Maize leaf colonization by B. bassiana was assessed by plating sterilized leaf segments on PDA 20 day after seedling emergence (Tefera and Vidal 2009). A portion of the fourth entirely fully developed leaflet from each plant was sampled, surface-sterilized by 100% ethanol, and then placed on sterile tissue paper in a laminar flow cabinet (Sui et al. 2019). Nine 1 cm2 leaf pieces of each leaf per plant were placed onto PDA, and incubated for 20 days at 26°C in the dark. Identification of B. bassiana outgrowth from the leaves was based on colony and conidial morphology (Fernandes et al. 2006, Fig. S1d), all plants from each treatment were tested. Colonization rates were calculated as follows: colonization rate (%) = (the number of B. bassiana colonized plants/total number of plants) × 100. In this study, we observed natural B. bassiana endophytism at a rate of 3.7% in uninfected maize, and the endophytism rate was 43.3 % in B. bassiana-inoculated treatments (Fig. S2). Thus, the colonized plants in the infected treatments were utilized for further experiments, and colonized plants in the uninfected treatment were removed. In total, each treatment had 20 pots with one plants per pot, with 10 pots for oviposition selection trials of O. furnacalis, and the other 10 pots for the collection of volatile compounds.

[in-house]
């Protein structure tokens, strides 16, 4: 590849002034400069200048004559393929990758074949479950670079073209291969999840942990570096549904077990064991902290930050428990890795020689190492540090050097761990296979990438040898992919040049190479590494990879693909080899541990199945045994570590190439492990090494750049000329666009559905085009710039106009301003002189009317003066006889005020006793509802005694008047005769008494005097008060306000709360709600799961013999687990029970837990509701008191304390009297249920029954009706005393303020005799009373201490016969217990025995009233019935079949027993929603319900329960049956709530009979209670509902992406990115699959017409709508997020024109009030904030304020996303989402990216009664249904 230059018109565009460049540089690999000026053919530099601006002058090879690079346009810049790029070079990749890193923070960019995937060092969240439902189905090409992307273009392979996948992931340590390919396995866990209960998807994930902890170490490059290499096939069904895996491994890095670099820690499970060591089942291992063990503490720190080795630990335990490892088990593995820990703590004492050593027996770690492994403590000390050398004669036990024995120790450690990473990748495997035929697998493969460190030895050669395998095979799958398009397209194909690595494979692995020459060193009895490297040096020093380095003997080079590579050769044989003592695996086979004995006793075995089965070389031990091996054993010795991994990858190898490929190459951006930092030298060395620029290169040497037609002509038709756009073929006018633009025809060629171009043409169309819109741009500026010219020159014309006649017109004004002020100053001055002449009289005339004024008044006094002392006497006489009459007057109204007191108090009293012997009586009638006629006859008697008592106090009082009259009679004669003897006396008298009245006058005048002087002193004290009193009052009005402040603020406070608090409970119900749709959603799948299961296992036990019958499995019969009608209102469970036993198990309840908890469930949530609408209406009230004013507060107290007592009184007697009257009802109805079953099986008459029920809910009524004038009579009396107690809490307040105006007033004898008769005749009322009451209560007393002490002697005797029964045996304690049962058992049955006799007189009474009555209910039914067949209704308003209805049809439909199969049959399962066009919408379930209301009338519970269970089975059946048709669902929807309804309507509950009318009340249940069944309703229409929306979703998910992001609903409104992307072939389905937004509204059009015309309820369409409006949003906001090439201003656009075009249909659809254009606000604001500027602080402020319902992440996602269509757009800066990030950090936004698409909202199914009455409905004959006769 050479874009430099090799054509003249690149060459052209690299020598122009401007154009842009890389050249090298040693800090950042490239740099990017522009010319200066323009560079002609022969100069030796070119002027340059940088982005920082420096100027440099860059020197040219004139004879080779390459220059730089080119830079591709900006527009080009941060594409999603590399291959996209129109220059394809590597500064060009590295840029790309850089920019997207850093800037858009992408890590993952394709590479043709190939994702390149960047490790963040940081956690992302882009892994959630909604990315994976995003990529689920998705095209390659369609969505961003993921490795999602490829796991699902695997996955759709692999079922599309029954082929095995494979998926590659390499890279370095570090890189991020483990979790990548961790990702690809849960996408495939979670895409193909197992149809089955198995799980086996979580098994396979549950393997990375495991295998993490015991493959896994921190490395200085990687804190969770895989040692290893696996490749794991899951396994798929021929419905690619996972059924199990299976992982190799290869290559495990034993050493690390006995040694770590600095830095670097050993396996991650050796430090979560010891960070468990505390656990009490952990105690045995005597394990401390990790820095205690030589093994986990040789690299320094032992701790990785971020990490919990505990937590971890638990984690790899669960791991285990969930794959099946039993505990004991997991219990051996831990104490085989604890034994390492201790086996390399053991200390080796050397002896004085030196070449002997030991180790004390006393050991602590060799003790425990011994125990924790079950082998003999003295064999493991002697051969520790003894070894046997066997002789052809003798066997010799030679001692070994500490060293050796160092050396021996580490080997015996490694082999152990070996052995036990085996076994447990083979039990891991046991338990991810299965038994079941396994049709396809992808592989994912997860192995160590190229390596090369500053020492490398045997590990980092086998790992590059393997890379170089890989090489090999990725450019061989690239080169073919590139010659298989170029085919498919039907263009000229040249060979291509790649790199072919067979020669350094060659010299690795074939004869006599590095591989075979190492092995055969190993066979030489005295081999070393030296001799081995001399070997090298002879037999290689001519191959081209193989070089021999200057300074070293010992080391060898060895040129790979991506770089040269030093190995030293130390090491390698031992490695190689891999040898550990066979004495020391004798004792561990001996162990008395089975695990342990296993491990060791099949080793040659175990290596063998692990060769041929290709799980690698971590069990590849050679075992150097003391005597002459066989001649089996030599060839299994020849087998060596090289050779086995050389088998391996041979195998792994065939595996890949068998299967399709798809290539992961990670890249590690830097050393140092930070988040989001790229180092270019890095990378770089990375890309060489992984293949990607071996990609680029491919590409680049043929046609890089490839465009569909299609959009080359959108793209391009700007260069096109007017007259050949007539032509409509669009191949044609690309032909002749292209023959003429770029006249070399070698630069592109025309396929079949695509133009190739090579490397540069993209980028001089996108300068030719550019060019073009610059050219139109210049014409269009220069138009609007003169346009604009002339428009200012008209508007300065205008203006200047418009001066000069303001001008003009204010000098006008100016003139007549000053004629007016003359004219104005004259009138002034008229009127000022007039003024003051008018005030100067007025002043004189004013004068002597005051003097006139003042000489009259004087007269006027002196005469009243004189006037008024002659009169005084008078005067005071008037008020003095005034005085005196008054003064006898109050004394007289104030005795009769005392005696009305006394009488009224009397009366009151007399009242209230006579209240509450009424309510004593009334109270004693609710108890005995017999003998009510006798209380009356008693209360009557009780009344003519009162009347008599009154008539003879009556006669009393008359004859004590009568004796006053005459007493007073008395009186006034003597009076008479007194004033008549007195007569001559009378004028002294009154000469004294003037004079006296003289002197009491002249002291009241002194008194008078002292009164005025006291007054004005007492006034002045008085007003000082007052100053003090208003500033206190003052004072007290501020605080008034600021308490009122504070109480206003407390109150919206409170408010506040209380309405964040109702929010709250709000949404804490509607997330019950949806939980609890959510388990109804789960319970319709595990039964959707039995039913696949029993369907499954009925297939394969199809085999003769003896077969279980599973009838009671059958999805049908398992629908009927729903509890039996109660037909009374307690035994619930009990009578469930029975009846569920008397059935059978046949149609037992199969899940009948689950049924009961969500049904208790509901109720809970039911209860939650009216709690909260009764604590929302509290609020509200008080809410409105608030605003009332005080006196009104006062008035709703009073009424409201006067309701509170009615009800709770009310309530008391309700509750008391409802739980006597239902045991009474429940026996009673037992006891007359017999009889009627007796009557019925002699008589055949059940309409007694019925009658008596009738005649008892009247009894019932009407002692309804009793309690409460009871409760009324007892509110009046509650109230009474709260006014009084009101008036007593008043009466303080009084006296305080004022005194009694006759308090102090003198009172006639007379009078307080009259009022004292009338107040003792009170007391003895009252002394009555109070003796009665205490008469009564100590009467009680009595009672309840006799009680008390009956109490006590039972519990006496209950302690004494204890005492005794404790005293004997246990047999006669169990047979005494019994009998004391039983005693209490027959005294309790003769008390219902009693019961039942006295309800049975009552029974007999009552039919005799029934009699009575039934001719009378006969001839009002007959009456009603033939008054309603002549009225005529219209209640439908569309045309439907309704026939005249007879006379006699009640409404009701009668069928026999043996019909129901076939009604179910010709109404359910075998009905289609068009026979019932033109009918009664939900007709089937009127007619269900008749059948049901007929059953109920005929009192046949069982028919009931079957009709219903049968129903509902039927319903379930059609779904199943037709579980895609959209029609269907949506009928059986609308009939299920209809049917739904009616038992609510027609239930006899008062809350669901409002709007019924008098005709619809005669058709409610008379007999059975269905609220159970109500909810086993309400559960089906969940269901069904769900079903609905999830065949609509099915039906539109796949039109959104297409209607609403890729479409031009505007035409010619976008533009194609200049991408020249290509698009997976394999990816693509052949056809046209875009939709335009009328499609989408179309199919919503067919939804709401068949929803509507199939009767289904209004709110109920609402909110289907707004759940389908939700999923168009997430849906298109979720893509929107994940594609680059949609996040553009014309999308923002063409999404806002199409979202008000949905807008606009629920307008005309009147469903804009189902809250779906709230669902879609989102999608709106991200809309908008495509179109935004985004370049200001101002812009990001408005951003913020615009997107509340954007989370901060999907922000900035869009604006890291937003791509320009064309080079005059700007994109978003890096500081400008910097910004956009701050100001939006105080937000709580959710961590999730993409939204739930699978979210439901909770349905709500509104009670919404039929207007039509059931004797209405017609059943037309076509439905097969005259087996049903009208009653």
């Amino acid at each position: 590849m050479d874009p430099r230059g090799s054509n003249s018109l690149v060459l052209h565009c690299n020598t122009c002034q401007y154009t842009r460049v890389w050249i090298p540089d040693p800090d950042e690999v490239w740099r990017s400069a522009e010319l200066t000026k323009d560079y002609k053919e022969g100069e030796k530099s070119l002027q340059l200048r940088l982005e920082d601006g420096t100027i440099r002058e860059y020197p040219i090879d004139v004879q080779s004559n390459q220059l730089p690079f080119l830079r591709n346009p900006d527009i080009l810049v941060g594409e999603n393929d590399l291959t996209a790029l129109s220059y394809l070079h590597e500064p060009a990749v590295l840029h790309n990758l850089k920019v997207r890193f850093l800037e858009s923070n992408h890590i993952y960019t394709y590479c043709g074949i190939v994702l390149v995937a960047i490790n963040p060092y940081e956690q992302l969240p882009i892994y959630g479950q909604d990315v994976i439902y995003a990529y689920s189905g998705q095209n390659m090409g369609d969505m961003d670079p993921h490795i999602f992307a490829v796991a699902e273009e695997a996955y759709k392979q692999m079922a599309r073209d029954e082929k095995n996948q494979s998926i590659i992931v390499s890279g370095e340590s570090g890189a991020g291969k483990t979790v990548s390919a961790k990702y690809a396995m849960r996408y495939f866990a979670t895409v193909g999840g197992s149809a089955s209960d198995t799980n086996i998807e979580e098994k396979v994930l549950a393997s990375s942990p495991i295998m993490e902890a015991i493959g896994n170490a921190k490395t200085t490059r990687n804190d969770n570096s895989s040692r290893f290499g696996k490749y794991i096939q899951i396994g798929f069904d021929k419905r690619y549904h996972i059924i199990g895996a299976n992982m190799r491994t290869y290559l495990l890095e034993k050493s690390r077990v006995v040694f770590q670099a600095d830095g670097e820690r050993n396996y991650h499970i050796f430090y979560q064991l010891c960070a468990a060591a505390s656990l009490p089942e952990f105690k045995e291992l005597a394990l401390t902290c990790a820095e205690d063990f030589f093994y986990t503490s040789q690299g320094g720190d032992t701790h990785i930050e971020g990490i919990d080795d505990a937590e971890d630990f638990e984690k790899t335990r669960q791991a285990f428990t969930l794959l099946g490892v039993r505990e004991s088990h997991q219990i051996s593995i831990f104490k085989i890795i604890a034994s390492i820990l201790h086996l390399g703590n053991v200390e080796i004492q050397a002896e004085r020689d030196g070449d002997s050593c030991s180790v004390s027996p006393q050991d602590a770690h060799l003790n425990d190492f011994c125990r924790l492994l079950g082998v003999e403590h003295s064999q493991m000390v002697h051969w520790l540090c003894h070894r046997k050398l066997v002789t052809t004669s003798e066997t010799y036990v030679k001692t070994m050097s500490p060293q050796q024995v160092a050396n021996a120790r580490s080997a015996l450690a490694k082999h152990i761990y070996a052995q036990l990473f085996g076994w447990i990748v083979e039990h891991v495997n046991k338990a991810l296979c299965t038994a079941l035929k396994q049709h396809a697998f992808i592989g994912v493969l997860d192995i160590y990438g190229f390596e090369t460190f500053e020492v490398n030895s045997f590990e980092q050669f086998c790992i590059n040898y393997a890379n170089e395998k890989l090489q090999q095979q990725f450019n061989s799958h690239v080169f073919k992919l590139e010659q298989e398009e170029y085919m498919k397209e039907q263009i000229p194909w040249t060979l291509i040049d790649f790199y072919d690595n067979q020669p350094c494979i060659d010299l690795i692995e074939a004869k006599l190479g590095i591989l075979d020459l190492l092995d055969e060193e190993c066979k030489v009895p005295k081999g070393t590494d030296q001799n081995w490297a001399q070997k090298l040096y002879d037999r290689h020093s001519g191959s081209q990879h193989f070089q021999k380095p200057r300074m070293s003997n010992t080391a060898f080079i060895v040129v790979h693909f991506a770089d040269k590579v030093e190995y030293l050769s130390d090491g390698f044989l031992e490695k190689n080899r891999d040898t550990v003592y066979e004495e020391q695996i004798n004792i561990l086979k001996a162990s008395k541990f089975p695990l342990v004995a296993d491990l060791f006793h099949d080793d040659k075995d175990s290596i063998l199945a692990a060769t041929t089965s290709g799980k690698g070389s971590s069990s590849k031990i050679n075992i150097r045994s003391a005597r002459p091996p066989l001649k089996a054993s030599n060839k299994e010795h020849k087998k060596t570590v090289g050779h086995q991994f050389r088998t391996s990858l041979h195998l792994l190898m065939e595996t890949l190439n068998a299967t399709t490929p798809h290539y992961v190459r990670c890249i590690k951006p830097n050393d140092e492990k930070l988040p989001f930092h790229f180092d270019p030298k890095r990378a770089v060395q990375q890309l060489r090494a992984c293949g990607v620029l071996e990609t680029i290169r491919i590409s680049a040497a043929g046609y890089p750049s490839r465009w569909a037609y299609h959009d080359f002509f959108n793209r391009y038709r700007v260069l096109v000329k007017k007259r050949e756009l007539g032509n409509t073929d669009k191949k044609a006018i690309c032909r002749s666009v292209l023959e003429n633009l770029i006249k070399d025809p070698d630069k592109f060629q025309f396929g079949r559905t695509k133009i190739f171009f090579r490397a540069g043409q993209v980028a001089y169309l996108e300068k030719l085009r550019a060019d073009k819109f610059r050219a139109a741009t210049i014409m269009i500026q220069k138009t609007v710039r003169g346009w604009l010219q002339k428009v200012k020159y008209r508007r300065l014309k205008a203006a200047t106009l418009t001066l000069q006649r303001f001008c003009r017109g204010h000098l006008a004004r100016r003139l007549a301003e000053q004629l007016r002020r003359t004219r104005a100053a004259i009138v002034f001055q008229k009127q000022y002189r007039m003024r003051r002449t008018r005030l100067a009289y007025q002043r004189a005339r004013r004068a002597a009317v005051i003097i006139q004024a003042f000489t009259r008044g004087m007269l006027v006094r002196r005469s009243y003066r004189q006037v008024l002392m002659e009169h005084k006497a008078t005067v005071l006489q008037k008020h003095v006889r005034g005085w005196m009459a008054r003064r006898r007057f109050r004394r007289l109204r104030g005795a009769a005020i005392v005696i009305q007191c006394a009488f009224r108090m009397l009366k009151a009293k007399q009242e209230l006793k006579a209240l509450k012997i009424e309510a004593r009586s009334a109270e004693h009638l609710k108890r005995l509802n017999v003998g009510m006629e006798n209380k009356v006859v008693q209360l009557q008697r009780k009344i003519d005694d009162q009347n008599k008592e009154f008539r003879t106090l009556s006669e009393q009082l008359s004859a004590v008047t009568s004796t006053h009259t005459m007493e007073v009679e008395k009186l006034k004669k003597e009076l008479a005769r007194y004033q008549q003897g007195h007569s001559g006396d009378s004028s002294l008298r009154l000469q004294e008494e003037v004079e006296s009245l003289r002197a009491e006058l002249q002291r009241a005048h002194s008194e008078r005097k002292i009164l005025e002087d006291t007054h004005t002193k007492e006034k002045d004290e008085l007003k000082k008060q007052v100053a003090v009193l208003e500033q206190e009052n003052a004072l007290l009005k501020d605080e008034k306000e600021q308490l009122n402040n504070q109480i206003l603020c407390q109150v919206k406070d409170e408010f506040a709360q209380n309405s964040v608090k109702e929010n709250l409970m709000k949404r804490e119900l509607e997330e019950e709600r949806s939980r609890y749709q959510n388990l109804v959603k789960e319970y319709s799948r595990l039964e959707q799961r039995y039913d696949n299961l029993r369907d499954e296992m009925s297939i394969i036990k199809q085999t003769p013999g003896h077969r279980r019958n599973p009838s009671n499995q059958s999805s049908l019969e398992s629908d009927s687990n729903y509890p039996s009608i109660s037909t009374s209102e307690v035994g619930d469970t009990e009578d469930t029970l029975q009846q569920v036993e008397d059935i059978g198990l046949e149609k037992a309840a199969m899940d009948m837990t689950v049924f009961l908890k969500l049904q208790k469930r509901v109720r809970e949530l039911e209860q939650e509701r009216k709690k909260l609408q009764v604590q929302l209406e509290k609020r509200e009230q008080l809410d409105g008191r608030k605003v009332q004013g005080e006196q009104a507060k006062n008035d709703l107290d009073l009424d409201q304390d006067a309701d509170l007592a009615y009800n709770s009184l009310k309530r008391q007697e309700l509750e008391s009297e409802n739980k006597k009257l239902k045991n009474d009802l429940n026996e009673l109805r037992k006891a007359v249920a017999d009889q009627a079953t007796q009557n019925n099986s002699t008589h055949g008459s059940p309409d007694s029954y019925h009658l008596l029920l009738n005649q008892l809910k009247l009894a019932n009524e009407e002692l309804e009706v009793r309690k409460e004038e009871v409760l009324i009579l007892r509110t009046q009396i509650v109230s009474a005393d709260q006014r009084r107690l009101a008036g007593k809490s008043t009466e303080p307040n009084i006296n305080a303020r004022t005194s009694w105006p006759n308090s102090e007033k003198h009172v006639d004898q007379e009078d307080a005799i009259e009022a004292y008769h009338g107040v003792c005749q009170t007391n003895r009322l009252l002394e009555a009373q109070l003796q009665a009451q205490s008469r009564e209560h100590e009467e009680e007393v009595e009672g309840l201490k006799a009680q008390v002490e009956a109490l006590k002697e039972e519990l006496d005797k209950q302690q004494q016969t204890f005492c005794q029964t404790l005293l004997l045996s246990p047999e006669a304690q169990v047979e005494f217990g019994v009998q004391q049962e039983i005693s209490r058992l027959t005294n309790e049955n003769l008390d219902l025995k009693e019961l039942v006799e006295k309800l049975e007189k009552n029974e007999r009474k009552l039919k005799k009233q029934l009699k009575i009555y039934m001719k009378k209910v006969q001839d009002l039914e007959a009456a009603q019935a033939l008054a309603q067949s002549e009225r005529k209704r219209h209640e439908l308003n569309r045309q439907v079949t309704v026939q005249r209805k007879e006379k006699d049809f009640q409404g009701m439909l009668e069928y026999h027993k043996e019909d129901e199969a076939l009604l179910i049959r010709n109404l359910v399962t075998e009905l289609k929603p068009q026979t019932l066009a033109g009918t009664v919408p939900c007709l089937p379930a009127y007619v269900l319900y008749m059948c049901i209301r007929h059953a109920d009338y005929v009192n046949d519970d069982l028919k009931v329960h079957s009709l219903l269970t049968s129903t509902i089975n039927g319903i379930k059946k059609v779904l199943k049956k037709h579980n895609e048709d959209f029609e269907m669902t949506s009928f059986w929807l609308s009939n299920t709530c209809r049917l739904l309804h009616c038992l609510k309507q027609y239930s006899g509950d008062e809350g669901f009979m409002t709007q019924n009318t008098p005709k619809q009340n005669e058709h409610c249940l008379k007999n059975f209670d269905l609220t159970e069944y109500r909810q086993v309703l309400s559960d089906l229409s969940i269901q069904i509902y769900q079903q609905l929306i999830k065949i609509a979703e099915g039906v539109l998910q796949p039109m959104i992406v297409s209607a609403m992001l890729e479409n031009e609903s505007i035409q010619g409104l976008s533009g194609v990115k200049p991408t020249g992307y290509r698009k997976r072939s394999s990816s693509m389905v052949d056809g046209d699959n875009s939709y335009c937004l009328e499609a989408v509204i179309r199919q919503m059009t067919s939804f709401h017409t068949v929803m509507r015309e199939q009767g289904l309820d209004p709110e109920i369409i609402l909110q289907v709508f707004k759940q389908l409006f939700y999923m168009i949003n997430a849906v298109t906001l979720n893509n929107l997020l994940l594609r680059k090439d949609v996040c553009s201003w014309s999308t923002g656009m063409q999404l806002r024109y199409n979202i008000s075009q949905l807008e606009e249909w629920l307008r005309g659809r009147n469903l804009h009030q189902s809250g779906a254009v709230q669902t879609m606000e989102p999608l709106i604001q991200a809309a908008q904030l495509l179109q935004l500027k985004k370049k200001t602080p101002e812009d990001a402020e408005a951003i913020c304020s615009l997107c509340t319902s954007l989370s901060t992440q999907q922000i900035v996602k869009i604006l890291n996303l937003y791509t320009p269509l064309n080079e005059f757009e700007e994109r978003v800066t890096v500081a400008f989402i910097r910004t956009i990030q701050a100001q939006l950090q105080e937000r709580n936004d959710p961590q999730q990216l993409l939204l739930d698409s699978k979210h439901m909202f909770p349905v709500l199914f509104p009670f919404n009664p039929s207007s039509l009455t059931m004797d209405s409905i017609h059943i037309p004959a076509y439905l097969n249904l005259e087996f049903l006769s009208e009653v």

Oviposition selection of O. furnacalis for uninfected and infected maize
Oviposition preferences of O. furnacalis for host plants inoculated by B. bassiana were examined by two-choice tests (De Moraes et al. 2001, Rizvi et al. 2016). Ten mated O. furnacalis females were released into a pyramidal screen cages (120 cm × 60 cm × 120 cm), which contained two plants (one plant as an uninfected control and the other as an infected treatment) at the 7-8 plant leaf stage when O. furnacalis often oviposit their eggs in the field. Females were released into these cages at 19:00, considering the nocturnal activity of O. furnacalis. After 72 h, these females were removed from these experimental cages. The number of egg mass and eggs they have laid were counted. These oviposition cages were placed in the greenhouse with at an air temperature of 26.5 ± 0.8°C and relative humidity of 63.5 ± 14.2%. The position of each pot in each cage was randomly determined, and the distance between pots was 35 cm. The cages were separated from each other by at least 1.2 m. Plants and insects were used once, and 10 replicates (cages) were performed.
Collection and measurement of maize volatile